Until this morning, I had planned to sell my present home and buy another. Now, thanks to extraordinary incompetence on the part of my solicitors, both deals are in grave jeopardy. I’m finding it hard to understand why the lives of willing home buyers and sellers must be subjected to the lottery of legal competence.
Neither my solicitor, nor those of the buyer of my present home or the seller of my desired new home, emerge from this with much credit. Although conveyancing is among the lower end of legal skills, it appears to be a bridge too far for any of the firms of conveyancing specialists with whom I’ve had the bad luck to deal.
I tell you this so that you will know what to do, should you find yourself wanting to buy or sell a home. Do not rely on your legal people to do anything right. If you’re lucky enough to find people who work five days a week (I wasn’t), ride them like a jockey rides a horse in a big race: hard, with liberal use of the whip. Call daily or more frequently, to keep their attention.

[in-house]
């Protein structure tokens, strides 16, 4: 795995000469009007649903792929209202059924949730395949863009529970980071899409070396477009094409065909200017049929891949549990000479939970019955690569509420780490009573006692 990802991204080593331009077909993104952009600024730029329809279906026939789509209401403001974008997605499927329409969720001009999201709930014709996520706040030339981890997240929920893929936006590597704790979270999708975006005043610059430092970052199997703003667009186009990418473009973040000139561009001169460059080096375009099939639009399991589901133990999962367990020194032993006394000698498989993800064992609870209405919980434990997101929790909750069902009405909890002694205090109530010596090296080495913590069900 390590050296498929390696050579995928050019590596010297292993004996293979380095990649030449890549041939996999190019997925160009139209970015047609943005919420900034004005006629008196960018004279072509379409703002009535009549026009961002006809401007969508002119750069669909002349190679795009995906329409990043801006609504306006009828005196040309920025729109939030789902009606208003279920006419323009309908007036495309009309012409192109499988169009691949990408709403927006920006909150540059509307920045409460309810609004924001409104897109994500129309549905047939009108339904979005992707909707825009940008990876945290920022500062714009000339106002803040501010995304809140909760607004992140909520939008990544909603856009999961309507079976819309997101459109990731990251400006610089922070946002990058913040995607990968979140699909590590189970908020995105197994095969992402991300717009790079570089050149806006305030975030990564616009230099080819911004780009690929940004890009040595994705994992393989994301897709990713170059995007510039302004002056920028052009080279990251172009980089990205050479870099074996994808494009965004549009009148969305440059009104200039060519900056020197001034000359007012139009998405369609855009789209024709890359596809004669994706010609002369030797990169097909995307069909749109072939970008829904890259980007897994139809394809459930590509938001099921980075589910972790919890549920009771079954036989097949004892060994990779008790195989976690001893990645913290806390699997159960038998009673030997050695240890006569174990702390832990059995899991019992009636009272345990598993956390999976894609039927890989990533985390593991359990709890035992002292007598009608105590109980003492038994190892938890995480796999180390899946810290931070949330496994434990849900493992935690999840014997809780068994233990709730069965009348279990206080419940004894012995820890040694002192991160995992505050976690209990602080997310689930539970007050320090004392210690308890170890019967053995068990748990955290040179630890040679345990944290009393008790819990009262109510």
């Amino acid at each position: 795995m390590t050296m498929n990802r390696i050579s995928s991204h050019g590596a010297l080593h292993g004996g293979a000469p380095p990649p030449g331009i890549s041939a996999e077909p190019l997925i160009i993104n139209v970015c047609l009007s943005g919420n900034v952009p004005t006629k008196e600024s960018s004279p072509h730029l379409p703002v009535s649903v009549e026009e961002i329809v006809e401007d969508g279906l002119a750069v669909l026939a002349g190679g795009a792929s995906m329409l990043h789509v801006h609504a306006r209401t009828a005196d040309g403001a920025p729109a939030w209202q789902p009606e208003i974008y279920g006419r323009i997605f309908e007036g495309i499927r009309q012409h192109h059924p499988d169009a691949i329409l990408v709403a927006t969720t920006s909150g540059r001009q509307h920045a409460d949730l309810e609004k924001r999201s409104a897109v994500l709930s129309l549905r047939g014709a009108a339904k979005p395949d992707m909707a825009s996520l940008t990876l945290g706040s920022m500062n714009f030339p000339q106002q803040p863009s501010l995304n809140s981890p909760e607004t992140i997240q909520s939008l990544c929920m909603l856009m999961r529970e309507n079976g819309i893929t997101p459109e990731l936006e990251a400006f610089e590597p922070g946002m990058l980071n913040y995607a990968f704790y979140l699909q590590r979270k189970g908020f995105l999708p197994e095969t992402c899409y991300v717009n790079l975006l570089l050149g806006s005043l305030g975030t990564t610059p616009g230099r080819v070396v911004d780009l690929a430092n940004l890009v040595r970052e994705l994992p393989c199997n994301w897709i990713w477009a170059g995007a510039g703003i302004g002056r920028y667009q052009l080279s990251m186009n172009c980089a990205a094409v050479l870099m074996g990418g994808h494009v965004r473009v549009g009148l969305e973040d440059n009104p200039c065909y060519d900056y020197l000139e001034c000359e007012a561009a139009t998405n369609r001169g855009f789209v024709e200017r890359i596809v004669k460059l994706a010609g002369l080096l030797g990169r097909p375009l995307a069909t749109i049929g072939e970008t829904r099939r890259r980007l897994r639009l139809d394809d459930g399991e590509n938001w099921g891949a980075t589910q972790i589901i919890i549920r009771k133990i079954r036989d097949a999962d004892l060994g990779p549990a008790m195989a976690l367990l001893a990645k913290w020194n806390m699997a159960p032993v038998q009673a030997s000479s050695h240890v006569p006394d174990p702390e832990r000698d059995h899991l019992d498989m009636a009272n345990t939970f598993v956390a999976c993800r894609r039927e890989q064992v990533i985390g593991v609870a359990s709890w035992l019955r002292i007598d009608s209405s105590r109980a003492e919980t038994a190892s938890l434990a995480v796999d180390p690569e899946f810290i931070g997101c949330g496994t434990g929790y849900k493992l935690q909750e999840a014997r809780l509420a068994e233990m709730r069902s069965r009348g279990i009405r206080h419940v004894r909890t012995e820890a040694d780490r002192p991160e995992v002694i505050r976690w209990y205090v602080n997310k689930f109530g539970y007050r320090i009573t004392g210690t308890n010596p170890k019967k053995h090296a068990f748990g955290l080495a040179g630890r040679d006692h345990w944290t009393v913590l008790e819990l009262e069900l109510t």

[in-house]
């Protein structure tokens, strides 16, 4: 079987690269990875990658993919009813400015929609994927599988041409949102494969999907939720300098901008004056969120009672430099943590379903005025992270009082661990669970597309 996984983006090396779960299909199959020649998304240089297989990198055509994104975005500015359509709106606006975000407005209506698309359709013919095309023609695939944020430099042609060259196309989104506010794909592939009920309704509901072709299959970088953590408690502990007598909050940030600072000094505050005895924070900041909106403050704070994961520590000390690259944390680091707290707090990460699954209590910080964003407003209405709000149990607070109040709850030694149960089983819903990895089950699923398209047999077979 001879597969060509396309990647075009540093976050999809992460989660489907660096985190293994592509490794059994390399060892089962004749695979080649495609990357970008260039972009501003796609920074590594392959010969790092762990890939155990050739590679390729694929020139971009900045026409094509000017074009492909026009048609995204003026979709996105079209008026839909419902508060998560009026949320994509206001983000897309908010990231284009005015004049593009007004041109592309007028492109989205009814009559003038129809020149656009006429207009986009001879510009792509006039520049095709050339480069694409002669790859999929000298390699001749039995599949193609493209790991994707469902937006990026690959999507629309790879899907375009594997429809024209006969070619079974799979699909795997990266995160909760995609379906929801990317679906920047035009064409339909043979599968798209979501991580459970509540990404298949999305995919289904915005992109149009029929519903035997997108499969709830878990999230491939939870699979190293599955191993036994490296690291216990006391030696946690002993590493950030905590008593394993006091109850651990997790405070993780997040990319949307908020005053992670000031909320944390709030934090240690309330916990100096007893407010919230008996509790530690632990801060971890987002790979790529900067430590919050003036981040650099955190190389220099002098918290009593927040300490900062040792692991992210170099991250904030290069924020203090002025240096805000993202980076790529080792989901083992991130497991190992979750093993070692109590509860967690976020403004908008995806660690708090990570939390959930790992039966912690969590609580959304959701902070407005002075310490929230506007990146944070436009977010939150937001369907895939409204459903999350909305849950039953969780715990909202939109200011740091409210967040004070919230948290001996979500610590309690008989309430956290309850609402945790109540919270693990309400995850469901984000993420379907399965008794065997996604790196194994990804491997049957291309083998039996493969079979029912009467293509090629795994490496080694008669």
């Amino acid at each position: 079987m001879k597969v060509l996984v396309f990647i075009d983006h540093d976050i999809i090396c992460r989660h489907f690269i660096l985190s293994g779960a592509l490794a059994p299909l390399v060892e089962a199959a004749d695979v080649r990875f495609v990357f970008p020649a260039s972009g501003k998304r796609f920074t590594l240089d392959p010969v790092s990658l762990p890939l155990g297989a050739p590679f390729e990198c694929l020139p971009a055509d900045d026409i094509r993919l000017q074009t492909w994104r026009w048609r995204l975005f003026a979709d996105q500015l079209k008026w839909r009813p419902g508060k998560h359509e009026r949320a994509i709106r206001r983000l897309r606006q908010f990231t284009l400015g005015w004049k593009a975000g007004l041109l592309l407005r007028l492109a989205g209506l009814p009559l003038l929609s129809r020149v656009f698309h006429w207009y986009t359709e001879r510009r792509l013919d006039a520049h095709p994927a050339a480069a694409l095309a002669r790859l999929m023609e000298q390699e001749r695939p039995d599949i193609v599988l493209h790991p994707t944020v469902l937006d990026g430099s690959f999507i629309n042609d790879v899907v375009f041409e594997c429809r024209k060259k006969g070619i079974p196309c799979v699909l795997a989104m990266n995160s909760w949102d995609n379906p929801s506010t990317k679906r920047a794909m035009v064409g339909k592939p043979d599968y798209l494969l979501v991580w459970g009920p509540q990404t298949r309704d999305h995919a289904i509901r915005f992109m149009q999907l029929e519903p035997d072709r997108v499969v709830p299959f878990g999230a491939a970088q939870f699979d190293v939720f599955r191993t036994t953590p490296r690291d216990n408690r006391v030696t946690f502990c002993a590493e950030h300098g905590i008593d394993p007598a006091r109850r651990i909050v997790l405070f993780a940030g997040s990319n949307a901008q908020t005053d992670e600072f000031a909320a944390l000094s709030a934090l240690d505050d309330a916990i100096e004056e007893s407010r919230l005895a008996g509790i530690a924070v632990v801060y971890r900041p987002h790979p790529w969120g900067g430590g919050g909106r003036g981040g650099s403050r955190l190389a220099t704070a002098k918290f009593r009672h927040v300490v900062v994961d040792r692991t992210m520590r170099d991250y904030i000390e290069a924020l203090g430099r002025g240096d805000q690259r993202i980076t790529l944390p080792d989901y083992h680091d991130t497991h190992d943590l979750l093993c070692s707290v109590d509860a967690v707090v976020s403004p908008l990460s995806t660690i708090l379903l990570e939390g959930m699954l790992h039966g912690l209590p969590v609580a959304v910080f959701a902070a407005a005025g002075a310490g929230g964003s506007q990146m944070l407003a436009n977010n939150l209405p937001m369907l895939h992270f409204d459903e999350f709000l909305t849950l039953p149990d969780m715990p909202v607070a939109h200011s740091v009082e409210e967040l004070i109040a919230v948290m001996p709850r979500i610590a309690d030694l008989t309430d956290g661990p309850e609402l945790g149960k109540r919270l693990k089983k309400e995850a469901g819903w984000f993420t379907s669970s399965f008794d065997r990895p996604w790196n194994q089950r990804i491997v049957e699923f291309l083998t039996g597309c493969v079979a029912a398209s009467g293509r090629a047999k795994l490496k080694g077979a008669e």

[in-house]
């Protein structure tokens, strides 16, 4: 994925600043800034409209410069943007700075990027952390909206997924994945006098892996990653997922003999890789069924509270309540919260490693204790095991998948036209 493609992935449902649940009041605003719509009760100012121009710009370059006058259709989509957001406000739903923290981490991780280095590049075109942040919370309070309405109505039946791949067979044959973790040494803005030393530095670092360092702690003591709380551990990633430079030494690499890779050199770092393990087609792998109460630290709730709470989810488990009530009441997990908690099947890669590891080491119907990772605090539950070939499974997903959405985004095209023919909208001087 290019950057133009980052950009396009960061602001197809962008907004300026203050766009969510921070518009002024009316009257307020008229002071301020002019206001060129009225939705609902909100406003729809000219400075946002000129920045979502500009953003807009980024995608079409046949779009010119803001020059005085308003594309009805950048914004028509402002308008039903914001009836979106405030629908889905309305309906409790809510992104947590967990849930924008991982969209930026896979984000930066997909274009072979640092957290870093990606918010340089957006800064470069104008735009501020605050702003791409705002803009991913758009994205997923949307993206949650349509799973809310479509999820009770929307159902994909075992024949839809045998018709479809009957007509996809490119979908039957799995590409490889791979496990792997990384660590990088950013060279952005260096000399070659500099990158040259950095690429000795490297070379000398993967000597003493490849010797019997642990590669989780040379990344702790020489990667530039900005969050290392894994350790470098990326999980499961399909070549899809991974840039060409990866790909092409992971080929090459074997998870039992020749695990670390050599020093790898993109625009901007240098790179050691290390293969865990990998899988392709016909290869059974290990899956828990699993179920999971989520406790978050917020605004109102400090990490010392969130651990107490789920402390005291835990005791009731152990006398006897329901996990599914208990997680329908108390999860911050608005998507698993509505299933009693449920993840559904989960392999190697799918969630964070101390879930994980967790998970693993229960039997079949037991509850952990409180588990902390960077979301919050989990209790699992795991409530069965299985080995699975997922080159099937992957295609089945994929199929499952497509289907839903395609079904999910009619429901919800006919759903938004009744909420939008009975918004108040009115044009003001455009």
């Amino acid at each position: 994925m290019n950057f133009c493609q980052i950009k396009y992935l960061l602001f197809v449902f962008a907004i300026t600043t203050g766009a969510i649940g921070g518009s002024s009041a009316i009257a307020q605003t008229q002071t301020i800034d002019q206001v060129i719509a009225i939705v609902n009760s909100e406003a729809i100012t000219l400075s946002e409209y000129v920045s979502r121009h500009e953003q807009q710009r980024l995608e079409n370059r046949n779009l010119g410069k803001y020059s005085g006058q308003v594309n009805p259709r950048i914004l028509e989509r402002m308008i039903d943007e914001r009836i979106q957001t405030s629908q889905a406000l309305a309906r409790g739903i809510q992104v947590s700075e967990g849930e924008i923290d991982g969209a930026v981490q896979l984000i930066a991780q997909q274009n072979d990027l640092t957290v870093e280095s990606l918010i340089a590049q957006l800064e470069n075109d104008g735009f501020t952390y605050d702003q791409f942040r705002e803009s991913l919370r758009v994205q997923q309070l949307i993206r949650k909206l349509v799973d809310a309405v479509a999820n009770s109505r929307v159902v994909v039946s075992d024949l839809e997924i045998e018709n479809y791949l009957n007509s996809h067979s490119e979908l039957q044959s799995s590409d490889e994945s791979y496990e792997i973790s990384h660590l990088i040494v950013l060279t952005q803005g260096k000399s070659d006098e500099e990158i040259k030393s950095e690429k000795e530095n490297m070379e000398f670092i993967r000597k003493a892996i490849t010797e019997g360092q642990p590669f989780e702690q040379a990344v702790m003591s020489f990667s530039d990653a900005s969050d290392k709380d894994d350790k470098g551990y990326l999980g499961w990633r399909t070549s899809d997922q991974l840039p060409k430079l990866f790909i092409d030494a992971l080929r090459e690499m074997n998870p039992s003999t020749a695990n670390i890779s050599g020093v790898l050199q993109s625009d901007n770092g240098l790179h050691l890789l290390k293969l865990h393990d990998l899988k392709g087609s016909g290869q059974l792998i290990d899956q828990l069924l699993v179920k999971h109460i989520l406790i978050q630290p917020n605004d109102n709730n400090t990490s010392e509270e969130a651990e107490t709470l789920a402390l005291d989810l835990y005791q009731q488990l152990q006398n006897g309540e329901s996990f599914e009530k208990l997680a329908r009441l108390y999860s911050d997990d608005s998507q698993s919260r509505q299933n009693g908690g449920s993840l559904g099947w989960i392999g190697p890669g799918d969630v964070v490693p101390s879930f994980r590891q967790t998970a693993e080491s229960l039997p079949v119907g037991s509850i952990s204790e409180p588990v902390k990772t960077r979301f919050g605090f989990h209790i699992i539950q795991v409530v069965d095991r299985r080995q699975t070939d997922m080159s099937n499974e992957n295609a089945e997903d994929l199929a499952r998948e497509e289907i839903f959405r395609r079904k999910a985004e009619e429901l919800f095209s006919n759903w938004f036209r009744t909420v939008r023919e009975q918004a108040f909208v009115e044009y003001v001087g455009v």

My solicitor took all the fees in advance and will therefore be paid whether the job is done or not, and good luck (I’m told) trying to sue one.
Worse, if I were to name the solicitor in question, I would automatically lose any law suit brought against me for defamation of character. Insulting a lawyer is actionable per se, i.e. the lawyer does not have to prove damage. The statement is the damage. Who, do you suppose, wrote that law?
In reality, I stand to lose about £8,000 ($12,000) when the transactions crater. Because exchanging contracts inside three months (with no chain) has proved beyond my attorney’s capabilities, I have not been able to put up a deposit on my new home, and so won’t lose even more money.